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A Lifetime of Style: The Fashion of the Late Gloria Vanderbilt

Some people exert a force on the rest of the world through their style. Celebrities like Jaqueline Kennedy Onassis and Marilyn Monroe, and designers like Diane Von Furstenberg and Christian Dior changed the course of fashion history in the 20th century. Another such icon, Gloria Vanderbilt, recently passed away at her home on June 17th, 2019, surrounded by her family and friends. Vanderbilt was 95-years-old when she died and over the course of nearly a century she helped to define fashion for generations of women. Have a look at her style in photos over the decades.

Vanderbilt grew up in France, having been born to railroad baron Reginald BVanderbilt in 1924. Her father died when she was a baby, leaving her mother and aunt to fight over who would win custody and control over her trust fund, which would not be her’s alone until she reached the minimum age. The press covered the story by calling her the “poor little rich girl” and featuring chaotic accounts of the court proceedings.

As a result of this tumultuous upbringing, Vanderbilt married young at the age of 17 to Pat DiCicco in 1941, but it was a short-lived relationship.

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#GloriaVanderbilt

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At this time, Vanderbilt got into modeling and her name became associated not only with fabulous wealth, but also with style. Along the way her celebrity status meant that her poetry and artistry also became public knowledge. The first exhibition of her artwork went up in 1948.

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Long live the #icon 🙏🙏🙏

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Vanderbilt married conductor Leopold Stokowski in 1945, with whom she had 2 children, Leopold and Christopher.

In the mid-1950s Vanderbilt made her debut on the stage, as she was most certainly a multi-talented individual. By 1955 she had divorced Stokowski and married again to Sidney Lumet. That marriage also didn’t last and she married a fourth and final time in 1965 to Wyatt Emory Cooper, with whom she had two late-in-life children, Carter and Anderson.

After having won the Neiman Marcus Fashion Award in 1969, in 1970 Vanderbilt’s forays into clothing design with manufacturer Murjani resulted in a line of scarves and blouses, then later jeans. Her own brand of jeans, GV Ltd, would become a household name in the 1980s. Vanderbilt’s clothing, despite her links to wealth and high fashion, centered around the average woman living a casual life. She gave a new glamor to denim just by who she was.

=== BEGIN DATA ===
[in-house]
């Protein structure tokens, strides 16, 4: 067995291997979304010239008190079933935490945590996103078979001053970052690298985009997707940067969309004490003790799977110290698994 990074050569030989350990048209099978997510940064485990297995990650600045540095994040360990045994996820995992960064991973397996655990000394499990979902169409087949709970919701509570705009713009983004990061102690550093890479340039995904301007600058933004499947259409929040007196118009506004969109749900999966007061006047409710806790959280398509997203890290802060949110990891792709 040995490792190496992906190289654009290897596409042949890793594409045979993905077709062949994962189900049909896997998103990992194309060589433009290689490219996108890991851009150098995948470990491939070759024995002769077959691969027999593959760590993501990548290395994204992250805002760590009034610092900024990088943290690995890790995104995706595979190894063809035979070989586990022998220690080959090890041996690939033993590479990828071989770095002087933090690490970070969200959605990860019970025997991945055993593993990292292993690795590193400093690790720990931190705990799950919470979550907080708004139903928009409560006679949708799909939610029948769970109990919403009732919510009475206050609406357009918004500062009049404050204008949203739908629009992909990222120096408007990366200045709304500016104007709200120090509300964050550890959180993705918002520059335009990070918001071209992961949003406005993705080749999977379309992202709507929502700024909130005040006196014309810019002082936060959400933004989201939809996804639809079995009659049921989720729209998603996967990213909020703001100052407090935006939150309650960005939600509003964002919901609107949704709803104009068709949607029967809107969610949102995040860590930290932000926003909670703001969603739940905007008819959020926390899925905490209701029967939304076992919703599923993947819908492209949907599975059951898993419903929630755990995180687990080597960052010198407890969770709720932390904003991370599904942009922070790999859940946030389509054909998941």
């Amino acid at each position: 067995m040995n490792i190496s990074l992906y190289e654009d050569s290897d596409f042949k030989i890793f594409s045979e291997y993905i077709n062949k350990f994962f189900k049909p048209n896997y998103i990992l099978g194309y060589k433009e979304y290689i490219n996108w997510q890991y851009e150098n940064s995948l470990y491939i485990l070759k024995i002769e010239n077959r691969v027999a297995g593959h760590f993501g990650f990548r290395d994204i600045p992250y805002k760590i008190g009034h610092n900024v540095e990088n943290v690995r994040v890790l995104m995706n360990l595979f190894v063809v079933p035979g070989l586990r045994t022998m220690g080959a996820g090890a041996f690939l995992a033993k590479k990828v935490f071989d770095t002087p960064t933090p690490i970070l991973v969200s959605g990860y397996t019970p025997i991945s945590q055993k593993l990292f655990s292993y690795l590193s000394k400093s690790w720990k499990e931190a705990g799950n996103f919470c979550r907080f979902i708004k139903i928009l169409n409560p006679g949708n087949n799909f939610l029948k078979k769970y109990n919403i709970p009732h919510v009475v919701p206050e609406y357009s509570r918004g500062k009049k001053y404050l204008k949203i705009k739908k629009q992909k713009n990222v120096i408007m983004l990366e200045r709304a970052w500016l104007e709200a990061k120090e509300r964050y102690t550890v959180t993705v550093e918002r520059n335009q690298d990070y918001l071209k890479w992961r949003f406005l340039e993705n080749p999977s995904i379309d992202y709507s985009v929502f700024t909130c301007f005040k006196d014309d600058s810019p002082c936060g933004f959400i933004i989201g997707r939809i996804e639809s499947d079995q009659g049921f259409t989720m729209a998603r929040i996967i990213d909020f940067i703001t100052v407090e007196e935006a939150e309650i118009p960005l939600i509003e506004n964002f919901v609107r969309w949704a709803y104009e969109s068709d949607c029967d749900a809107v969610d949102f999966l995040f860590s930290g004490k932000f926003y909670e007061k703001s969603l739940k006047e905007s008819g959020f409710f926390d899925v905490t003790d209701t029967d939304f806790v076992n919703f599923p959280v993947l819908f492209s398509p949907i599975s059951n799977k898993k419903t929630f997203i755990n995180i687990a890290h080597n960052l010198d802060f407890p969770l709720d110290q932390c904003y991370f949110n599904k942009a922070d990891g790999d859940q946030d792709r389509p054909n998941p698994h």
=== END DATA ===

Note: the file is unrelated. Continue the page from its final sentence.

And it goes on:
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This was taken in 1969 for @townandcountrymag

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Vanderbilt took the emblem of her line, the swan, from her role in the play The Swan, her first stage presentation. The familiar logo would become a regular sight in women’s closets across the the U.S. And how many remember her perfume in the round bottle? It was a light and slightly floral scent released in 1982.

Her company would go on to release 15 more scents over the decades, however the first perfume to bear her name was Diamant Bleu, released in 1946.

Vanderbilt’s creativity was world renowned and her homes were often the subject of magazine spreads, as well as her clothing.

Gloria Vanderbilt would go on to write several books over the years. A Mother’s Story, about her son Carter’s life and suicide, was released in 1996. It Seemed Important at the Time: A Romance Memoir was published in 2004, followed by the erotic novel Obsession in 2009. In addition, Vanderbilt wrote two books on home decor and was regular contributor to Elle, The New York Times, and Vanity Fair. In the 2000s Vanderbilt’s artwork began to receive more press, resulting in several more exhibitions of her paintings and prints.

Over the years Vanderbilt had been known as a socialite, an artist, a designer, an actress, and an author (and more besides). Her very public profile meant that she was always on show and her contributions to fashion certainly live on today. For a closer look at her fabulous style, check out the tour of her apartment below from 2018. It’s truly stunning.

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